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Serious Pig: An American Cook in Search of His Roots
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Serious Pig: An American Cook in Search of His Roots

4.12 of 5 stars 4.12  ·  rating details  ·  120 ratings  ·  8 reviews
In this collection of essays, John Thorne sets our to explore the origins of his identity as a cook, going "here" (the Maine coast, where he'd summered as a child and returned as an adult for a decade's sojourn), "there" (southern Louisiana, where he was captivated by Creole and Cajun cooking), and "everywhere" (where he provides a sympathetic reading of such national culi ...more
Hardcover, 528 pages
Published November 15th 1996 by North Point Press (first published 1996)
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Jul 05, 2007 Chadwick rated it 5 of 5 stars  ·  review of another edition
Recommends it for: cooks
Shelves: food
I read this book again and again. I use it in the kitchen more than almost any other text, not only for the recipes but for the well-thought out approach to craft that Thorne shares throughout all of these essays. His basic clam chowder is one of the finest things that I have ever made, and despite my growing up in Southwest Louisiana, this book's Yankee author taught me how to make the best jambalaya I have ever tasted.
John Thorne is one of my favorite food writers. He’s been doing it long before it was fashionable-or profitable! His first book, Simple Cooking, is out of print, but I credit it for awakening me to the delight of the kitchen. So, I am doing my part in trying to create a larger audience for him. He also publishes a newsletter/website, The Outlaw Cook, which is chock full of fun stuff. You will get insights, recipes, and food lore all wrapped up in delicious writing. Check him out!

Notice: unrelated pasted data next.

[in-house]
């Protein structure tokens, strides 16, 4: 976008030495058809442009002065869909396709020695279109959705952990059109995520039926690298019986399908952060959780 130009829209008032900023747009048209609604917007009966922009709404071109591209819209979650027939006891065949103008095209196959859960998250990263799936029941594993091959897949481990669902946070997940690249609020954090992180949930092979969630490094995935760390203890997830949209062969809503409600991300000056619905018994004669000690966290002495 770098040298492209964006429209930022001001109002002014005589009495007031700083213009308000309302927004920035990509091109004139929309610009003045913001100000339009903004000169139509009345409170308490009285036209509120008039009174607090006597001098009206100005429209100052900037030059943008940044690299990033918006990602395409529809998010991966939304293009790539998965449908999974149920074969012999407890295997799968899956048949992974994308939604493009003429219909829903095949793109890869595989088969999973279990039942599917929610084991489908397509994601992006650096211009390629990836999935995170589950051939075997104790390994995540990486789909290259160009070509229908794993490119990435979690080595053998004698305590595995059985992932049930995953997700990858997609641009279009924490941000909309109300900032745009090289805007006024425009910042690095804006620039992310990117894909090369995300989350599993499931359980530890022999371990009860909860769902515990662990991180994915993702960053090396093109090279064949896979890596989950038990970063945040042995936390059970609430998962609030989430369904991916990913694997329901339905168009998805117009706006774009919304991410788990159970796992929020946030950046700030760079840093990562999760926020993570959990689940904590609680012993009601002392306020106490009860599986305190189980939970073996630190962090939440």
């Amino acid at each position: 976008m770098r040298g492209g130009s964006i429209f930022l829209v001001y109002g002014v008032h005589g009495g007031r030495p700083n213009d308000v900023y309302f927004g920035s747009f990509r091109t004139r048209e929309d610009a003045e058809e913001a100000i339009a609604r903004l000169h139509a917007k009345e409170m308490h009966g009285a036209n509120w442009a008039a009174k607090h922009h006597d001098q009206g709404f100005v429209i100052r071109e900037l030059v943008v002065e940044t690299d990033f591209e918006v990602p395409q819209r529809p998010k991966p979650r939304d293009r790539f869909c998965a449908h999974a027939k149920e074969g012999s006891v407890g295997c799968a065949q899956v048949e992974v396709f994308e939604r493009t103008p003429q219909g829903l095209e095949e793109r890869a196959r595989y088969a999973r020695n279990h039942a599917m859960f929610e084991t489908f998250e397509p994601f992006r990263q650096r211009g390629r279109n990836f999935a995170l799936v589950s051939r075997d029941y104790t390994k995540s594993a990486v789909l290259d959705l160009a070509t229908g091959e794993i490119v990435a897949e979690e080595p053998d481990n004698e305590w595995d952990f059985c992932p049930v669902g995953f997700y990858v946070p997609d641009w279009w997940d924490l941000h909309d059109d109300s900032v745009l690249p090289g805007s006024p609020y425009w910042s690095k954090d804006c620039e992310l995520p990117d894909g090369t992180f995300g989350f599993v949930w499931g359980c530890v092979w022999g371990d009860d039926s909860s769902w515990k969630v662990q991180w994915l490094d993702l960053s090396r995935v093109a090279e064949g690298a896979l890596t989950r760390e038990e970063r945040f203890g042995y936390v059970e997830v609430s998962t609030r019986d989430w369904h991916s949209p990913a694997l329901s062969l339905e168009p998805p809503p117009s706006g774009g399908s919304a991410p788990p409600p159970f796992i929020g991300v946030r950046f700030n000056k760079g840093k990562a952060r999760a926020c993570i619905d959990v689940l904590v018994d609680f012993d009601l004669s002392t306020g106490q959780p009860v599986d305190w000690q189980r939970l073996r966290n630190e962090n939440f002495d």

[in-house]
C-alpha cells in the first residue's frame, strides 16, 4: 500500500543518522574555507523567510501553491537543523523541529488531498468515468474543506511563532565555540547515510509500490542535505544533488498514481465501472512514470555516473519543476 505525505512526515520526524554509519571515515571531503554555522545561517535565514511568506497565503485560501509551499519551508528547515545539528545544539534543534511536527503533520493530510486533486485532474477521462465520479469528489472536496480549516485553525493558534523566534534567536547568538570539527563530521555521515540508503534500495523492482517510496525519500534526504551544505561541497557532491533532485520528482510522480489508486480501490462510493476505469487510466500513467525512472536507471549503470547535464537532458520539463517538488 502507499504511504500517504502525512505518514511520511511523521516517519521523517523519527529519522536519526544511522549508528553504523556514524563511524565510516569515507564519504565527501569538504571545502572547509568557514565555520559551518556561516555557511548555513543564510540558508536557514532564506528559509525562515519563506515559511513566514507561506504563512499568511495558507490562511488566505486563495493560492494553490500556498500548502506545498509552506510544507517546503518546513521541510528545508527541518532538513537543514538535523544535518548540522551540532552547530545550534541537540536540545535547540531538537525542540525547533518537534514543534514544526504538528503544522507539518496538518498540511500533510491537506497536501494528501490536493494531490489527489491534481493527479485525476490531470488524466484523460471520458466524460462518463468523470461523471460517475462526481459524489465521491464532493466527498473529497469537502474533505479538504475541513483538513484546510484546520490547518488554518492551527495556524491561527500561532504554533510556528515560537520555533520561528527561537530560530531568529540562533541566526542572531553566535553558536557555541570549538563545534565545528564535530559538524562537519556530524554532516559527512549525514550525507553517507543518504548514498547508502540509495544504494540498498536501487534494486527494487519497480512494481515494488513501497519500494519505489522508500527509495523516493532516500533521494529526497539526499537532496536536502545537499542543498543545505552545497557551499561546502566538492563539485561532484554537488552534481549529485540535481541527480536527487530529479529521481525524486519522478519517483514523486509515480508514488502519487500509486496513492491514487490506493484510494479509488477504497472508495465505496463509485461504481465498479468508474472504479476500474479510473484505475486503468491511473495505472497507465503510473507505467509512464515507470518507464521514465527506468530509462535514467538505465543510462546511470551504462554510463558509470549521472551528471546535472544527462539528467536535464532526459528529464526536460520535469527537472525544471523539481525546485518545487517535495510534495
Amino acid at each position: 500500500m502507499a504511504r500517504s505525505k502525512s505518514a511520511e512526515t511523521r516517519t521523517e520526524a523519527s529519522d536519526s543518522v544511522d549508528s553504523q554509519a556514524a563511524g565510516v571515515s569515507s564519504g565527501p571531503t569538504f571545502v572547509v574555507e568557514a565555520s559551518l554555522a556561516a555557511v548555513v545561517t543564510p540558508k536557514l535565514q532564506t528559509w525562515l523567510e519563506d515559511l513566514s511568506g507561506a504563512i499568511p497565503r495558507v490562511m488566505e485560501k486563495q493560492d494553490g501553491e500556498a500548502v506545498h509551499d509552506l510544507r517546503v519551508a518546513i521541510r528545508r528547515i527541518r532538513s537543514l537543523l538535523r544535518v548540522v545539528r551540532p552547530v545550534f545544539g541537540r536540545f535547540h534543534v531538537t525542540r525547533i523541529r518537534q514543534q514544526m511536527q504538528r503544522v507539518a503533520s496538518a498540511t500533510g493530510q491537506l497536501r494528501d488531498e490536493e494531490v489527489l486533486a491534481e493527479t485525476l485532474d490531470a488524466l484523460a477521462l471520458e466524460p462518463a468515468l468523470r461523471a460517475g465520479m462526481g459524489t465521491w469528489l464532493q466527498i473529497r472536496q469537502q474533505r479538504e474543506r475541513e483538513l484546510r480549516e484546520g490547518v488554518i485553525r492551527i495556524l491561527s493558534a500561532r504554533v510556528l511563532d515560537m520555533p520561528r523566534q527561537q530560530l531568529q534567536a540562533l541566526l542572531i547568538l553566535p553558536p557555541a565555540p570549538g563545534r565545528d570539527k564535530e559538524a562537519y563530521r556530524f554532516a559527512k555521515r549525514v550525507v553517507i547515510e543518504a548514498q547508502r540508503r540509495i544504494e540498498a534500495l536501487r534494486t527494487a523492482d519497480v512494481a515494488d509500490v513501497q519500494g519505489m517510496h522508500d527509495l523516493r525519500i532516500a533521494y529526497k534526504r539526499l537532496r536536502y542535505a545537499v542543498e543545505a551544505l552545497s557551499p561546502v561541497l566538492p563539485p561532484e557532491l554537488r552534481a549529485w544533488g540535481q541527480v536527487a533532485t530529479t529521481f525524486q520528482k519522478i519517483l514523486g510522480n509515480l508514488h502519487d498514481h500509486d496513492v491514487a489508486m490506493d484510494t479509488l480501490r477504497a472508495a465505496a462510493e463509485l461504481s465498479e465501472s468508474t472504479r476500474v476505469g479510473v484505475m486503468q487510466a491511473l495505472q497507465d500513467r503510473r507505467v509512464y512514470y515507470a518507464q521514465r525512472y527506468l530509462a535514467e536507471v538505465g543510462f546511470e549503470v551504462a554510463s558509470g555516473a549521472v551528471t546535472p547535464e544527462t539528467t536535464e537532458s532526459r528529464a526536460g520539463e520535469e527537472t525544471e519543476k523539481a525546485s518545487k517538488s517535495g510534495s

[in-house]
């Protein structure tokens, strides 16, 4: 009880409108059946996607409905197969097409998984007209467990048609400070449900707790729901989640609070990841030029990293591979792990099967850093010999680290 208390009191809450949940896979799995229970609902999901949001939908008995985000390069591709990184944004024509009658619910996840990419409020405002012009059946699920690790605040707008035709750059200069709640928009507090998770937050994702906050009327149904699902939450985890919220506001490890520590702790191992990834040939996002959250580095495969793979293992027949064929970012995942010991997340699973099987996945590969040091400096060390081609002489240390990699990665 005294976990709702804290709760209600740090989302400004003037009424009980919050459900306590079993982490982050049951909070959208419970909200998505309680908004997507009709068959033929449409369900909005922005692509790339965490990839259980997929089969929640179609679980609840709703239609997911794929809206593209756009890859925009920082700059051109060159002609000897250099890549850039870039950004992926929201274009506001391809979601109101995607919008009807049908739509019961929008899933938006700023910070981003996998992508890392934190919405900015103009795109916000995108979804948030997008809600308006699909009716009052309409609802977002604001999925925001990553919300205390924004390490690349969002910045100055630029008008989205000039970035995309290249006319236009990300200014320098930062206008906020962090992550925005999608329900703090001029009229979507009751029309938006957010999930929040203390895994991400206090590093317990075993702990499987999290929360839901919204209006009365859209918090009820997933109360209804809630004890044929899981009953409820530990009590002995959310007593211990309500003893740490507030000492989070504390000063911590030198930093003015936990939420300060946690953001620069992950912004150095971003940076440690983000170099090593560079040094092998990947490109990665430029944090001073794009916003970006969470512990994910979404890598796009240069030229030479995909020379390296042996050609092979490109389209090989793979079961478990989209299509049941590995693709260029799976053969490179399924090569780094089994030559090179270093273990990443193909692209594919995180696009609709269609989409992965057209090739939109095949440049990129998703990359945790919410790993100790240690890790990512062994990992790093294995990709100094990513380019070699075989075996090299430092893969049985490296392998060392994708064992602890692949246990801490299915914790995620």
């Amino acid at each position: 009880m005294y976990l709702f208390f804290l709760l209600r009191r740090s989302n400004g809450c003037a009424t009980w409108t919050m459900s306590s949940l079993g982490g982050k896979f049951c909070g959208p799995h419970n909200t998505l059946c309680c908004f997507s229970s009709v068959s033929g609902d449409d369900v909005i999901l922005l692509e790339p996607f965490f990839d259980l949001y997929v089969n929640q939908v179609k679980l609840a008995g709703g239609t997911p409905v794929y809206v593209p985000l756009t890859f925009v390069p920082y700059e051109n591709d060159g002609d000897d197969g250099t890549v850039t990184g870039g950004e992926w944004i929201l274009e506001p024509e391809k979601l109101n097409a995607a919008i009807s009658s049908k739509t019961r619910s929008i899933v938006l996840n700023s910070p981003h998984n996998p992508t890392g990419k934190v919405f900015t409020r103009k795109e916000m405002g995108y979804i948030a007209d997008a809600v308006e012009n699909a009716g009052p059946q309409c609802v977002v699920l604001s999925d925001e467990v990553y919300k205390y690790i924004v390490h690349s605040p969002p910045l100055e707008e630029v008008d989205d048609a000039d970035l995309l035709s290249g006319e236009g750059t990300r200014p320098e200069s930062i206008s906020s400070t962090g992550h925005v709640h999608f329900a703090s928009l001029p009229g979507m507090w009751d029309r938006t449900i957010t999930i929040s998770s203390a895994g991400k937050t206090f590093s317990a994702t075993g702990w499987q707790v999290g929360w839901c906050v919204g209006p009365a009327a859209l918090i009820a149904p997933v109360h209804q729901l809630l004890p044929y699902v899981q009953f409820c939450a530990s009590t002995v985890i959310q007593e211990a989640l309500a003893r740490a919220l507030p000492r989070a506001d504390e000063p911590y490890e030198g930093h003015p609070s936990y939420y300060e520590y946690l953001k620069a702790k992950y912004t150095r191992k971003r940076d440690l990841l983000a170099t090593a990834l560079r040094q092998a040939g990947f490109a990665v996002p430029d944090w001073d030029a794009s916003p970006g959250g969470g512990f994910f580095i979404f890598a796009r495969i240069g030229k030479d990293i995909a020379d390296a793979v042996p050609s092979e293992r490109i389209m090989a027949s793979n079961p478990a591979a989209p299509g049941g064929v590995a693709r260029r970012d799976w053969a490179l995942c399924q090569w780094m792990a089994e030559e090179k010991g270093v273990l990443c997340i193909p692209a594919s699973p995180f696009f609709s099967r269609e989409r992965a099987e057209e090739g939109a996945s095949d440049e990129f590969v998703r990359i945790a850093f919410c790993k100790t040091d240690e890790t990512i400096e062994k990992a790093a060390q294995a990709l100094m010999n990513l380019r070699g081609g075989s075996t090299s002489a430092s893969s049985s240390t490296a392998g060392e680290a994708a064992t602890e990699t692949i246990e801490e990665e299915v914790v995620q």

Too much serious; not enough pig. This book longs to be taken seriously. It begs for it. The end result is a pretentious work that has some interesting recipes (although I haven't tried any to see what comes from them) sparsely spread between a collection of C- sociology papers. There are a few interesting insights, but they're too few and far between. The section on chili must be purposefully put at the very end, because most sensible readers would stop right there.
I read this because Alton Brown recommended it, and I can see why, but it was a lot of information and little of it seemed applicable to me and my cooking style. Part 1 describes a rustic, New England style, heavy on the crustaceans. Part 2 is entirely New Orleans and, while I love a good jambalaya, doesn't do much for me in the everyday. Part 3 is the "serious pig" and really is serious about pig. I'm glad I have it for reference if I ever decide to roast a whole one.
Ann Marie
I'm going to have to come back to this book. Or not. I just couldn't get into it. Sometimes with me that's at timing issue and nothing to do with the quality of the book. We'll see.
This guy loves to eat. There is an entire chapter devoted to perfectly cooked rice.
Bean holes, smoked meats, and pancakes. Best book about food I have read.
Jon-paul Walton
I have not read this book.
This site sucks
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